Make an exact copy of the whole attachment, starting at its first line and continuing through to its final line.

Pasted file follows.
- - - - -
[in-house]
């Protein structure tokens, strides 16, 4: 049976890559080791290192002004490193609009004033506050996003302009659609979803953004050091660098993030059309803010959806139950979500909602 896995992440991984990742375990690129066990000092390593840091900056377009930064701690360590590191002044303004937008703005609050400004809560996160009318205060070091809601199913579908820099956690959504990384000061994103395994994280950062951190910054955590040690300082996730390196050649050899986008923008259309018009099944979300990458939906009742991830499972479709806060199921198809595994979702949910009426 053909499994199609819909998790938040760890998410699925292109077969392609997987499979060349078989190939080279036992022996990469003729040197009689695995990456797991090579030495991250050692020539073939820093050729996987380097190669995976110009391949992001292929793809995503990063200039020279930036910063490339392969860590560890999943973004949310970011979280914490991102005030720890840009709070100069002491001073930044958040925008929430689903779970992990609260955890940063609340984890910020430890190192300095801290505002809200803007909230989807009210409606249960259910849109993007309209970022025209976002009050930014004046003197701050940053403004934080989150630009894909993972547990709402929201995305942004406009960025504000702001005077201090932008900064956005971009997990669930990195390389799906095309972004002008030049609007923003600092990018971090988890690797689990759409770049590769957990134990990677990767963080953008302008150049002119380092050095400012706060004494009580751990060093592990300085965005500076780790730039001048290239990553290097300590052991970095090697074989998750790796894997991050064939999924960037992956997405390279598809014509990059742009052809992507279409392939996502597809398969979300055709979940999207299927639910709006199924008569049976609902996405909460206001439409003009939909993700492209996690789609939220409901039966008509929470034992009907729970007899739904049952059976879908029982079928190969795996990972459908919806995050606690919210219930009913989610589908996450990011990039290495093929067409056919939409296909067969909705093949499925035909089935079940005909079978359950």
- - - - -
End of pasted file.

[in-house]
């Protein structure tokens, strides 16, 4: 049976890559080791290192002004490193609009004033506050996003302009659609979803953004050091660098993030059309803010959806139950979500909602 896995992440991984990742375990690129066990000092390593840091900056377009930064701690360590590191002044303004937008703005609050400004809560996160009318205060070091809601199913579908820099956690959504990384000061994103395994994280950062951190910054955590040690300082996730390196050649050899986008923008259309018009099944979300990458939906009742991830499972479709806060199921198809595994979702949910009426 053909499994199609819909998790938040760890998410699925292109077969392609997987499979060349078989190939080279036992022996990469003729040197009689695995990456797991090579030495991250050692020539073939820093050729996987380097190669995976110009391949992001292929793809995503990063200039020279930036910063490339392969860590560890999943973004949310970011979280914490991102005030720890840009709070100069002491001073930044958040925008929430689903779970992990609260955890940063609340984890910020430890190192300095801290505002809200803007909230989807009210409606249960259910849109993007309209970022025209976002009050930014004046003197701050940053403004934080989150630009894909993972547990709402929201995305942004406009960025504000702001005077201090932008900064956005971009997990669930990195390389799906095309972004002008030049609007923003600092990018971090988890690797689990759409770049590769957990134990990677990767963080953008302008150049002119380092050095400012706060004494009580751990060093592990300085965005500076780790730039001048290239990553290097300590052991970095090697074989998750790796894997991050064939999924960037992956997405390279598809014509990059742009052809992507279409392939996502597809398969979300055709979940999207299927639910709006199924008569049976609902996405909460206001439409003009939909993700492209996690789609939220409901039966008509929470034992009907729970007899739904049952059976879908029982079928190969795996990972459908919806995050606690919210219930009913989610589908996450990011990039290495093929067409056919939409296909067969909705093949499925035909089935079940005909079978359950």